The paper is devoted to the most common issues of non-integrity faced by the medical care provision institutions and gives a deeper insight into what these concepts mean and how they may be fought. The most widely spread misdeeds of the medical care personnel include fraud, waste and abuse. According to the information given out in the simulation, fraud constitutes unlawful alterations of the price for medical services or for drugs, in the result of which the doctor or a representative of a medical care institution benefits from the action financially and gets the part of money difference to his or her own pocket.
Waste is the action of spoiling or wasteful usage of medical equipment or drugs that are not prescribed or are recommended in smaller doses (either using them for individual purposes thus creating financial damage for the medical institution). Abuse is a more general notion that includes any action that appears to be not professional, involves neglecting the individual medical responsibilities, promises or direct professional functions at the workplace (Preventing Fraud, Waste and Abuse, 2009). All these malfunctions are interconnected and are seriously punished by a series of laws that will be discussed further.
Surely, the way of organizing the working process cannot be absolutely ideal – there are always individual peculiarities of the personnel, particular conditions that allow some deviations from norms, etc. However, the medical care institute is a social institution that bears the overall responsibility for the health status and level of well-being of the whole nation. Thus, it has to be taken special care of in order to avoid discrediting or reputation spoiling.
Besides, an important issue connected with the present topic is a set of privileges, subsidies and discounts people have according to their insurances or belonging to certain vulnerable groups of the population, thus having the right to enjoy certain medical services for free or at a lower price. In connection with this issue, the actions of fraud have gradually developed – the actions are known under the name of false claims, kickbacks, etc. It is because of these benefits being taken over by the citizens that a set of governmental regulations have been established to sustain the medical care provided on an adequate legal basis.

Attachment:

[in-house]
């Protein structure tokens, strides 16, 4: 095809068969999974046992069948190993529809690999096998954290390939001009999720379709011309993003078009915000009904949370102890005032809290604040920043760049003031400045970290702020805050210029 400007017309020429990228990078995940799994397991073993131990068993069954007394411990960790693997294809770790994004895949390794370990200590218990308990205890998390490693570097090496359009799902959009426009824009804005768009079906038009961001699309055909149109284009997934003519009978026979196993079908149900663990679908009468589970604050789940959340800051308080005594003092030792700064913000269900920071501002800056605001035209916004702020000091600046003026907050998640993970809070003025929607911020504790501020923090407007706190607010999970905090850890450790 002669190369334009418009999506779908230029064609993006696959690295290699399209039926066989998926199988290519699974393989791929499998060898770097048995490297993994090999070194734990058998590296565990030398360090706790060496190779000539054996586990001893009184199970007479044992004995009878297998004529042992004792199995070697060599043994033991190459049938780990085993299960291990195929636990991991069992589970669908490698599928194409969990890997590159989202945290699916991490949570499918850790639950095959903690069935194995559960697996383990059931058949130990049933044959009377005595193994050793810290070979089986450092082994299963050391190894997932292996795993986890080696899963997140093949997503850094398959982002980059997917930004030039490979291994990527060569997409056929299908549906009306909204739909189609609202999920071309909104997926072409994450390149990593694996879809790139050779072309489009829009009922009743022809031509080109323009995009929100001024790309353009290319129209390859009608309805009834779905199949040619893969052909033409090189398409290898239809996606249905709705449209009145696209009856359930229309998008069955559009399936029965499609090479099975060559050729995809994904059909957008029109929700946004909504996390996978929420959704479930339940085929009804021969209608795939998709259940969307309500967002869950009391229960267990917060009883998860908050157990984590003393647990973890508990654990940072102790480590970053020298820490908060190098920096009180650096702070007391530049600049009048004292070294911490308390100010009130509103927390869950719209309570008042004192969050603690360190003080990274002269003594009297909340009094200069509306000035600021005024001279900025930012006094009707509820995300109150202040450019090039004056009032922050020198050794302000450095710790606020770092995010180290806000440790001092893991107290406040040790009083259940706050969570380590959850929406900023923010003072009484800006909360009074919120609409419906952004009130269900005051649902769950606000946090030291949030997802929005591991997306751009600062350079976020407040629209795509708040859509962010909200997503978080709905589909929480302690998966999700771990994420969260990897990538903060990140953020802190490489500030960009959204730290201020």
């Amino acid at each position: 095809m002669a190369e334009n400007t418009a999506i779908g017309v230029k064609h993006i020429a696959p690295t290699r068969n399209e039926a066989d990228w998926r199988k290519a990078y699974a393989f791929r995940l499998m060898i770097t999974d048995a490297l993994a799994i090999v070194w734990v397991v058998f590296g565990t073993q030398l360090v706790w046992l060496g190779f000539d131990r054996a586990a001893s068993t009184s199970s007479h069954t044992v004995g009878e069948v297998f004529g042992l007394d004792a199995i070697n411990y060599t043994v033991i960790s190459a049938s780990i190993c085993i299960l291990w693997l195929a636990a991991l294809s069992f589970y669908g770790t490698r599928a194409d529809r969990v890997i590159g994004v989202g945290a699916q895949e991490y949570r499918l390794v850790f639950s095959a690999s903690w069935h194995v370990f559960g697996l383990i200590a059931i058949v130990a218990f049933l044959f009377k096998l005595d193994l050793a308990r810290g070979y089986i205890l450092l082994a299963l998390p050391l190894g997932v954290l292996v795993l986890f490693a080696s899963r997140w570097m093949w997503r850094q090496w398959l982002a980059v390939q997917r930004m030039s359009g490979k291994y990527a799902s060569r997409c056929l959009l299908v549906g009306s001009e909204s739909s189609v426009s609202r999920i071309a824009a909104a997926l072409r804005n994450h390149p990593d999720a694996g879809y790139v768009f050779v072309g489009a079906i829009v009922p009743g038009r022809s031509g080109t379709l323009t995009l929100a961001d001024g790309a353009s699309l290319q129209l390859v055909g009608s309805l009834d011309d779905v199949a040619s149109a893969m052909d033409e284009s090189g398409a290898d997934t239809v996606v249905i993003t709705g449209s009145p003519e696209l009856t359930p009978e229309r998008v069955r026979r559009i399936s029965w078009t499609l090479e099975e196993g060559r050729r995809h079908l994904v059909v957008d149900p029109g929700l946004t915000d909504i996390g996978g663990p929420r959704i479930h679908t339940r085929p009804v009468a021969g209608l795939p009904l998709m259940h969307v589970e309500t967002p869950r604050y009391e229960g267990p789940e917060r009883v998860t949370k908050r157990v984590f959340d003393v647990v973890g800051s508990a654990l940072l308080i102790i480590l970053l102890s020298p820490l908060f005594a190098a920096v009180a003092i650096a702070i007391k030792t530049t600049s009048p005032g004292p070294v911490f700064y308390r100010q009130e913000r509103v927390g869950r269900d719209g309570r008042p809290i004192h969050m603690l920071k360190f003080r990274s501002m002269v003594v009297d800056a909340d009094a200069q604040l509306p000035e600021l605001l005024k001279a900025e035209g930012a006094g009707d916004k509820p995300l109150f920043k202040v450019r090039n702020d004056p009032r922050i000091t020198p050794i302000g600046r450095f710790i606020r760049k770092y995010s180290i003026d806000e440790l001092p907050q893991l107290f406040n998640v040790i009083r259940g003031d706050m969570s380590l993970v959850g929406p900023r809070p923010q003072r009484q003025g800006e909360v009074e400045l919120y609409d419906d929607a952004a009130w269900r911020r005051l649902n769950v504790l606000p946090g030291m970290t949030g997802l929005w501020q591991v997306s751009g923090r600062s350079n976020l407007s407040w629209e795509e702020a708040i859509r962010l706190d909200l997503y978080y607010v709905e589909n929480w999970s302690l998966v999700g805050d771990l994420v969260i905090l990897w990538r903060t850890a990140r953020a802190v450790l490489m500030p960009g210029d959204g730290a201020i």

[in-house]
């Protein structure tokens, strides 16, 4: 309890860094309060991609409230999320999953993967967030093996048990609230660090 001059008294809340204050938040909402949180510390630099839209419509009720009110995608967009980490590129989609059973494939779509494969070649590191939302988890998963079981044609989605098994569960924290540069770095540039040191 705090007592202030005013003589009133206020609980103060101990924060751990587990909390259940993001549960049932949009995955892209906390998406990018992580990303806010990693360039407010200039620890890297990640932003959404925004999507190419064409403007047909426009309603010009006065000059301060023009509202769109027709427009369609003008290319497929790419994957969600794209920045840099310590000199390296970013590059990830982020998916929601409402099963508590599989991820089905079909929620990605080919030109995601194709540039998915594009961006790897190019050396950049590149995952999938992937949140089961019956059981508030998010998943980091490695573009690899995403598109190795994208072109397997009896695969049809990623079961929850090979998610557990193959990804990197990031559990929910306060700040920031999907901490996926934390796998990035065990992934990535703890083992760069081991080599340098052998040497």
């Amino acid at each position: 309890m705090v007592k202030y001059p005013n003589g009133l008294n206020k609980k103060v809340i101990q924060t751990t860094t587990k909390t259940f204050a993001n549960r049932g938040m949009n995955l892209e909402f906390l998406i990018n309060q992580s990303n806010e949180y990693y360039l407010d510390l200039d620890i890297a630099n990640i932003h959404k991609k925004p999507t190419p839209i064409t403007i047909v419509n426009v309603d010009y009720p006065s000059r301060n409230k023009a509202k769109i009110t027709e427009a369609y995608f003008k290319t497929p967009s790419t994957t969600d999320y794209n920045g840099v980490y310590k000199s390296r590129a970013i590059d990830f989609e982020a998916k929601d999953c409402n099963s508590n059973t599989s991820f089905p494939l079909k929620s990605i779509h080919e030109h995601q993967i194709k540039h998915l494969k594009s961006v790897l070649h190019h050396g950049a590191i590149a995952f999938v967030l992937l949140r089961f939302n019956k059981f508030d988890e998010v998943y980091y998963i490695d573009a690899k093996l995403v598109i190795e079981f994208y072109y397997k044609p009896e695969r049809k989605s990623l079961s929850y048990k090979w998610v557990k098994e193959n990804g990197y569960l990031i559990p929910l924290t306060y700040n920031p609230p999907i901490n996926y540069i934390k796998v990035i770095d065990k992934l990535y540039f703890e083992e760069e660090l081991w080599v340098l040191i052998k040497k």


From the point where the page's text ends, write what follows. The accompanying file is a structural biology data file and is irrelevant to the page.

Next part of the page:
The first topic to be discussed in the context of the simulation is the set of key compliance processes that have to be taken into consideration while studying fraud, waste and abuse in the medical care sphere. The controlling body monitoring the compliance processes is the compliance officer or the compliance committee. His/her duties are focused on such issues as monitoring the compliance with the ethics code, reporting compliance incidents, overseeing compliance training and developing as well as implementing a compliance reporting system, and performing internal audits within the medical care institution. One more responsibility is to track the alleged cases of fraud and waste and to report them to the corresponding authorities (Preventing Fraud, Waste and Abuse, 2009).
The role of compliance processes monitoring is very important in every medical care institution, especially those receiving governmental grants for the provision o medical care.
“Universities and healthcare organizations that receive federal research grants have institutional review boards (IRBs) – that is, groups that review the proposed research for compliance with the federal regulations governing research involving human subjects. IRBs are composed of researchers, nonresearchers, and representatives from the community at large” (Issel, 2008).
Sometimes, in graver cases or in cases involving auditing of a large organization the compliance processes investigation may involve the participation of an outside auditor to provide “the financial statement information” (Finkler and Ward, 2006).
As one can see from the present overview, there is much to be paid attention to in the context of reviewing a medical institution for compliance with the accepted standards. In order to make the institution more complying and to avoid problems with the customers and the national law, all medical care establishments have to undertake continuous training procedures to ensure the high qualification of their personnel. Such training programs include the following elements.